Now streaming on Netflix, Southcliffe is as grim as it gets, but enthralling enough that you can’t look away. Written by Tony Grisoni (Red Riding), the four-part British import is about a quaint English community that’s been rocked by a devastating shooting spree. “…People don’t commit mass murder in a town like this.”
With Sean Durkin (Martha Marcy May Marlene) directing the entire run, debut episode The Hollow Shore follows antagonist Stephen Morton (Sean Harris), a former special-ops man turned pitiful loner. He’s now mainly seen drinking stoically at pubs where the locals have written him off as the town joke. Big mistake.
You can tell from the first few frames that the series is going to be something different. Durkin takes his time with a slow and steady pace, using a stable frame to visually construct the town and the people in it. As we witness Stephen’s journey from ‘normal’ to ‘psycho’, the narrative takes a non-linear approach to storytelling, jumping between events, following different characters and their lives before and after the killings. So pay attention. This isn’t the type of show you can watch while cleaning your house.
The desolate mood is supported with cinematography crafted by Mátyás Erdély (The Quiet Ones). In a fresh take on the noir genre, the sinister atmosphere is achieved not through dark colors, but rather through bleak hues of faded gray. The ubiquitous rolling coastal mists are a menacing, haunting presence throughout.
When we peer into Stephen’s home life, the audience could reasonably expect to see creepy photo shrines or skin suits. Instead, he gently cares for his elderly mum, but his face betrays his acute isolation. As he’s shown washing dishes, the camera tilts up at his lost stare, holding and panning as he sits down defeated, unsure.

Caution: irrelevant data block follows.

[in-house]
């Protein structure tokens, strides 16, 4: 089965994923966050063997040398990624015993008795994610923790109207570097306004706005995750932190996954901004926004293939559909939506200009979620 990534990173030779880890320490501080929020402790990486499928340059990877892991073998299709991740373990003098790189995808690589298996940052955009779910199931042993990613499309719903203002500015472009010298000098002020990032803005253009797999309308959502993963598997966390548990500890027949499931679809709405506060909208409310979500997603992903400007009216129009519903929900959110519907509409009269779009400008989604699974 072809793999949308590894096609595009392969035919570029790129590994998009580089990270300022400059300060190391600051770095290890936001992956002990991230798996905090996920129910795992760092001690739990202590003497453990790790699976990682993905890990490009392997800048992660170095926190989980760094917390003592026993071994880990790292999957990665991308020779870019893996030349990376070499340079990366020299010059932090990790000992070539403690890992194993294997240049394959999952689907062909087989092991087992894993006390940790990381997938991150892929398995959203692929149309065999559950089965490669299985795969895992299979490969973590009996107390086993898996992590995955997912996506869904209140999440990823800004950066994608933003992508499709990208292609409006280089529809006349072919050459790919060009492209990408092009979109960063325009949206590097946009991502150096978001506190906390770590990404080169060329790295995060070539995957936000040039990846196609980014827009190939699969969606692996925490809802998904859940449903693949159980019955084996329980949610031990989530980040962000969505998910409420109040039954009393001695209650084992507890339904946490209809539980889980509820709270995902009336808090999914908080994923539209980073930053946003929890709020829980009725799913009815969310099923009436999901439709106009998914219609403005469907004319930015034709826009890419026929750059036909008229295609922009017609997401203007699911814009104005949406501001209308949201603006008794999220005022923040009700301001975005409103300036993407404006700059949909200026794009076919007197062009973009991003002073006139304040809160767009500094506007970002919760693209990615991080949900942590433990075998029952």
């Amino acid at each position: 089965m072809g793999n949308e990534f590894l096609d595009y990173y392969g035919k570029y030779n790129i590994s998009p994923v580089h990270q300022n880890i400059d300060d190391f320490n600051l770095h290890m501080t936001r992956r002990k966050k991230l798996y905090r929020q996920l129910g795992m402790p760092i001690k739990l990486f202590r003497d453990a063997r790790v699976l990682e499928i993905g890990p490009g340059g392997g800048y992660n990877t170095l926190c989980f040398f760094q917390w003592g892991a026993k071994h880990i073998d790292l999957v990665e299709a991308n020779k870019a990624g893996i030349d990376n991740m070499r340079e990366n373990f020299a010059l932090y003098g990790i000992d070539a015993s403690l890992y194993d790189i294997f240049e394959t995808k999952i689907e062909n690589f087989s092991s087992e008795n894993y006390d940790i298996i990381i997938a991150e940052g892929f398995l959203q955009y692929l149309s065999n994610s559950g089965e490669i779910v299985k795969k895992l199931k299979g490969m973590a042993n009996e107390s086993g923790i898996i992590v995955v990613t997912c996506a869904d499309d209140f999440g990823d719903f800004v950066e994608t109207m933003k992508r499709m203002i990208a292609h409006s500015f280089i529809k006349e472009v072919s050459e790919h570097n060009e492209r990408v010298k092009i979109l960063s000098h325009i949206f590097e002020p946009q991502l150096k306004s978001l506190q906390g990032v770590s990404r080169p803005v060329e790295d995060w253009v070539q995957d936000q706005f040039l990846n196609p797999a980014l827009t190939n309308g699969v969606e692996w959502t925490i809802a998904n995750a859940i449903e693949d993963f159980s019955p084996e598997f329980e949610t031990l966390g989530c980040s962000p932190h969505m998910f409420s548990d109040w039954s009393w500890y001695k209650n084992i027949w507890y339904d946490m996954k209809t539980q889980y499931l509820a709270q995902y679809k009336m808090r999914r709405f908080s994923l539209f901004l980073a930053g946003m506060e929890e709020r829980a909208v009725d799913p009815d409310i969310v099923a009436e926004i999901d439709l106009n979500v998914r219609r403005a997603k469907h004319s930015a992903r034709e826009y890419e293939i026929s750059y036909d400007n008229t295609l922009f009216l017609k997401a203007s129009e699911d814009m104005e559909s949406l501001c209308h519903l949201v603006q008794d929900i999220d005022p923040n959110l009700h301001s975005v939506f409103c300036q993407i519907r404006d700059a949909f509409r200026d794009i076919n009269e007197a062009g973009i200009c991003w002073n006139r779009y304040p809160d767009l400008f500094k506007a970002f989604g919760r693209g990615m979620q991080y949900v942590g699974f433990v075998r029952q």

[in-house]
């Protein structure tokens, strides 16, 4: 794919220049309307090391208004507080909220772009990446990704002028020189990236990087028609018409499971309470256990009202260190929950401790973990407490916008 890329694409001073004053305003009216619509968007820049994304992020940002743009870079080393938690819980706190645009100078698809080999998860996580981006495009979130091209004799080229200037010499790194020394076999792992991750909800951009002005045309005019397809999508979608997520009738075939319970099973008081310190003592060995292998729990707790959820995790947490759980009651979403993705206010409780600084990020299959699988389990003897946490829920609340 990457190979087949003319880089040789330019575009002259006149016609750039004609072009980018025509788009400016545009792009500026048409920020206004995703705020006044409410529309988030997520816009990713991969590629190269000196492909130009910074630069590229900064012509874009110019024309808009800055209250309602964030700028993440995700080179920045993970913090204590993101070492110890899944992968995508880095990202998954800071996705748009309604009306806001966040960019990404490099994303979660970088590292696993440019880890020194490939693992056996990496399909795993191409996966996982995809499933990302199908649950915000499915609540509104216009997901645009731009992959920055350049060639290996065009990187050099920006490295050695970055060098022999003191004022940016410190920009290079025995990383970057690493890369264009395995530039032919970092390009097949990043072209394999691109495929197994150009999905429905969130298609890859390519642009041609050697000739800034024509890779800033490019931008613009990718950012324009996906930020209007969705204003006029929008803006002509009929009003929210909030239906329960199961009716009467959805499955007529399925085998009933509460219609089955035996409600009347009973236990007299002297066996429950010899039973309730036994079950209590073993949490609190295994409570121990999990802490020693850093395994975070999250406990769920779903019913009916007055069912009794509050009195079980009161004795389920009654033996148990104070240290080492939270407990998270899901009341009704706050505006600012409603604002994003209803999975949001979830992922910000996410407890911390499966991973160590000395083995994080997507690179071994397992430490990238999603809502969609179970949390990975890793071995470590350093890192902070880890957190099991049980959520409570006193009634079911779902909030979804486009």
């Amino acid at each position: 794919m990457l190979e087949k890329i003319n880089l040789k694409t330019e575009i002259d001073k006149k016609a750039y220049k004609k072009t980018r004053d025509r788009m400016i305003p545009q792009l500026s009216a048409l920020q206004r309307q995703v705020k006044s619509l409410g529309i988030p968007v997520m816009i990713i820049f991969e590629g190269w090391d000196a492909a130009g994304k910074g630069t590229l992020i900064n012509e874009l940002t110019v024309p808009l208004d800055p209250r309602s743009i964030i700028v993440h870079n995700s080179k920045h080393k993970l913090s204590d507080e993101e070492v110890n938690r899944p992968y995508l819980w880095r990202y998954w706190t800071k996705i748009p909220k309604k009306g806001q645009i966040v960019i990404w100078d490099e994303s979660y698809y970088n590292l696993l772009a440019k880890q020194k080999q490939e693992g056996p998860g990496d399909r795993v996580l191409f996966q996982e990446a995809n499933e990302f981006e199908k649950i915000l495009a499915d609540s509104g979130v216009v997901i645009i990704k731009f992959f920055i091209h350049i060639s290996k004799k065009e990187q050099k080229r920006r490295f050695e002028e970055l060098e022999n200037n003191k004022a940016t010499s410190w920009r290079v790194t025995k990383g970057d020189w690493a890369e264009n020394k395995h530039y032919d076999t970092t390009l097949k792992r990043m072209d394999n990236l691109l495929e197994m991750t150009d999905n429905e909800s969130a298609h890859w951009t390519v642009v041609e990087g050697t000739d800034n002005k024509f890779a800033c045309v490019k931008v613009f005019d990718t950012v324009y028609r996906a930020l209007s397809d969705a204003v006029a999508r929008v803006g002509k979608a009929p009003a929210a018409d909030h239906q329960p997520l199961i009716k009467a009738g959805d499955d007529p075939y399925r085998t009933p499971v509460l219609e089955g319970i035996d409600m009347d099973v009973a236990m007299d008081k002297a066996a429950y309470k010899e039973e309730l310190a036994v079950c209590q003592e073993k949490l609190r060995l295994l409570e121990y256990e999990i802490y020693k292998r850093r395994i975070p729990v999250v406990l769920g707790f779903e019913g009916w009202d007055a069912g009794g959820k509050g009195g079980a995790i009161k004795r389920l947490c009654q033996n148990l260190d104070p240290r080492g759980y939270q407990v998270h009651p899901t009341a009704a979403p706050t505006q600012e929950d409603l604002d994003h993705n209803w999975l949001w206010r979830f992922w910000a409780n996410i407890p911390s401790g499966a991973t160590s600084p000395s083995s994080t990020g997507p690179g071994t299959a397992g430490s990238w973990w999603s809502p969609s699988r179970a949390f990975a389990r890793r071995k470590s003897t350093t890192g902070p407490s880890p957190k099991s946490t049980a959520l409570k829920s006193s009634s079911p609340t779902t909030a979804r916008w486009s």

There are red herrings as to who has been shot and as the puzzle pieces start fitting together, the story follows the victims and broadcast journalist David Whitehead (Rory Kinnear) who covers the events of the murders. While the actors give terrific performances, their dull characterizations are the episode’s biggest weakness. They are coldly defined by their bereavement, and more could have been explored than repetitive dead-eyed stares. Even in their pre-tragedy world, they appear numb and tired.
Editor Victoria Boydell generated a tension thicker than the gray seaside mist that’s blanketing the town. A sequence in which Stephen takes Chris (Joe Dempsie), an aspiring soldier, out for impromptu military training proves to be a crucial turning point in the story. The two aim loaded guns at one other, and when Stephen drops his and slowly walks towards Chris, the would-be military man finds he can’t pull the trigger and breaks down trembling into tears. The entire scene was captured from Chris’s point of view with one steadicam shot, never cutting, not even to show Chris’s face, which made the moment more profoundly powerful. Such subtle nuances of filmmaking are peppered throughout the episode.
A minimal soundtrack also helped create a maximum chill factor. Supervising sound editor Paul Davies and re-recording mixer Andrew Stirk eschewed a surging musical score to do the heavy lifting, and instead used prolonged silences to fill scenes with dread. When Stephen open fires on his first victim, the camera pans for a full minute across a bedroom wall with no sounds except for his footsteps shuffling off frame. Never has floral wallpaper been so terrifying.
Skillfully crafted, the debut episode is undeniably elevated television and it certainly delivers in the suspense department. But beware, the viewing experience of the entire series could become an exhausting one.
Beautifully shot and wonderfully acted, Southcliffe might be well worth your time if you can handle a perpetually grim story without much relief.